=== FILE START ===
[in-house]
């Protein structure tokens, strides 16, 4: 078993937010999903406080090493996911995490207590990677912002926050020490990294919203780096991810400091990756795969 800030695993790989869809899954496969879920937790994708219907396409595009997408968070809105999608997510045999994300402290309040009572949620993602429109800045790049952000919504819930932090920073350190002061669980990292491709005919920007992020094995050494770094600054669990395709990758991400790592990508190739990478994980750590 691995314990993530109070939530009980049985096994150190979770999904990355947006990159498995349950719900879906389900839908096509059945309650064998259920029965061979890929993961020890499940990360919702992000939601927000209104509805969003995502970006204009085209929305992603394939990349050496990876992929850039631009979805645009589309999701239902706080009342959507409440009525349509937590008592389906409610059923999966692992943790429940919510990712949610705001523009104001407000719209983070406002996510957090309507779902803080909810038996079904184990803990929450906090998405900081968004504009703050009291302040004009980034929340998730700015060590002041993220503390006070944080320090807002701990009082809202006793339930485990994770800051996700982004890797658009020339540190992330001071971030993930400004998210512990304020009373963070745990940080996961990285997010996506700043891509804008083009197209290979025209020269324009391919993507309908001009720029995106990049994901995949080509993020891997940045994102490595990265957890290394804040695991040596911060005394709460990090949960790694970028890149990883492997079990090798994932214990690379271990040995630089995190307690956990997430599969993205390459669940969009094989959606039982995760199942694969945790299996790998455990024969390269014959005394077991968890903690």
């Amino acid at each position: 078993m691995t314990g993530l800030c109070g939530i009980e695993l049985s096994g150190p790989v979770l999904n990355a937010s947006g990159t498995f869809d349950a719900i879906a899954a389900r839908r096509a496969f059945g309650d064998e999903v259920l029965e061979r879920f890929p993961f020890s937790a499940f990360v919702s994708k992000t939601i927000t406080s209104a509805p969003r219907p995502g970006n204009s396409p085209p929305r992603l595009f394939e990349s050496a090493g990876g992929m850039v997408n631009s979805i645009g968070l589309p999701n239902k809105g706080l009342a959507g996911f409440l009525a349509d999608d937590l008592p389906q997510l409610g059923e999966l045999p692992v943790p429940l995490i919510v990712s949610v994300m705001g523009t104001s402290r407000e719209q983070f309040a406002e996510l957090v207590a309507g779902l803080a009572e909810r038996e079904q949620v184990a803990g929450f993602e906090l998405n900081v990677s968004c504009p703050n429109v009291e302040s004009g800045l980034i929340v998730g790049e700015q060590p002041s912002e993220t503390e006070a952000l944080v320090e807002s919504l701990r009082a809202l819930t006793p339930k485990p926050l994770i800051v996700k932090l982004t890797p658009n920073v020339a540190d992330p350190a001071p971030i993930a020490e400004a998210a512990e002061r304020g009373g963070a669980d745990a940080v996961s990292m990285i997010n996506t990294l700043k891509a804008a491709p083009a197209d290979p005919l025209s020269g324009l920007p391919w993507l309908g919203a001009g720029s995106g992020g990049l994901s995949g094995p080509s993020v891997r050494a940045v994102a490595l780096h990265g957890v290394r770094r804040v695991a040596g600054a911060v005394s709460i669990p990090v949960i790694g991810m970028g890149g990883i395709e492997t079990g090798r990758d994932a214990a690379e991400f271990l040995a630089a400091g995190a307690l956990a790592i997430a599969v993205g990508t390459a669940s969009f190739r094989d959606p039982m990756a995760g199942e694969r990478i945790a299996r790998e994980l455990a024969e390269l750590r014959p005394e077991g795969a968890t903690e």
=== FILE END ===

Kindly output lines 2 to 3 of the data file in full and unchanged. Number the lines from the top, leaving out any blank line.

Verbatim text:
């Protein structure tokens, strides 16, 4: 078993937010999903406080090493996911995490207590990677912002926050020490990294919203780096991810400091990756795969 800030695993790989869809899954496969879920937790994708219907396409595009997408968070809105999608997510045999994300402290309040009572949620993602429109800045790049952000919504819930932090920073350190002061669980990292491709005919920007992020094995050494770094600054669990395709990758991400790592990508190739990478994980750590 691995314990993530109070939530009980049985096994150190979770999904990355947006990159498995349950719900879906389900839908096509059945309650064998259920029965061979890929993961020890499940990360919702992000939601927000209104509805969003995502970006204009085209929305992603394939990349050496990876992929850039631009979805645009589309999701239902706080009342959507409440009525349509937590008592389906409610059923999966692992943790429940919510990712949610705001523009104001407000719209983070406002996510957090309507779902803080909810038996079904184990803990929450906090998405900081968004504009703050009291302040004009980034929340998730700015060590002041993220503390006070944080320090807002701990009082809202006793339930485990994770800051996700982004890797658009020339540190992330001071971030993930400004998210512990304020009373963070745990940080996961990285997010996506700043891509804008083009197209290979025209020269324009391919993507309908001009720029995106990049994901995949080509993020891997940045994102490595990265957890290394804040695991040596911060005394709460990090949960790694970028890149990883492997079990090798994932214990690379271990040995630089995190307690956990997430599969993205390459669940969009094989959606039982995760199942694969945790299996790998455990024969390269014959005394077991968890903690």
């Amino acid at each position: 078993m691995t314990g993530l800030c109070g939530i009980e695993l049985s096994g150190p790989v979770l999904n990355a937010s947006g990159t498995f869809d349950a719900i879906a899954a389900r839908r096509a496969f059945g309650d064998e999903v259920l029965e061979r879920f890929p993961f020890s937790a499940f990360v919702s994708k992000t939601i927000t406080s209104a509805p969003r219907p995502g970006n204009s396409p085209p929305r992603l595009f394939e990349s050496a090493g990876g992929m850039v997408n631009s979805i645009g968070l589309p999701n239902k809105g706080l009342a959507g996911f409440l009525a349509d999608d937590l008592p389906q997510l409610g059923e999966l045999p692992v943790p429940l995490i919510v990712s949610v994300m705001g523009t104001s402290r407000e719209q983070f309040a406002e996510l957090v207590a309507g779902l803080a009572e909810r038996e079904q949620v184990a803990g929450f993602e906090l998405n900081v990677s968004c504009p703050n429109v009291e302040s004009g800045l980034i929340v998730g790049e700015q060590p002041s912002e993220t503390e006070a952000l944080v320090e807002s919504l701990r009082a809202l819930t006793p339930k485990p926050l994770i800051v996700k932090l982004t890797p658009n920073v020339a540190d992330p350190a001071p971030i993930a020490e400004a998210a512990e002061r304020g009373g963070a669980d745990a940080v996961s990292m990285i997010n996506t990294l700043k891509a804008a491709p083009a197209d290979p005919l025209s020269g324009l920007p391919w993507l309908g919203a001009g720029s995106g992020g990049l994901s995949g094995p080509s993020v891997r050494a940045v994102a490595l780096h990265g957890v290394r770094r804040v695991a040596g600054a911060v005394s709460i669990p990090v949960i790694g991810m970028g890149g990883i395709e492997t079990g090798r990758d994932a214990a690379e991400f271990l040995a630089a400091g995190a307690l956990a790592i997430a599969v993205g990508t390459a669940s969009f190739r094989d959606p039982m990756a995760g199942e694969r990478i945790a299996r790998e994980l455990a024969e390269l750590r014959p005394e077991g795969a968890t903690e």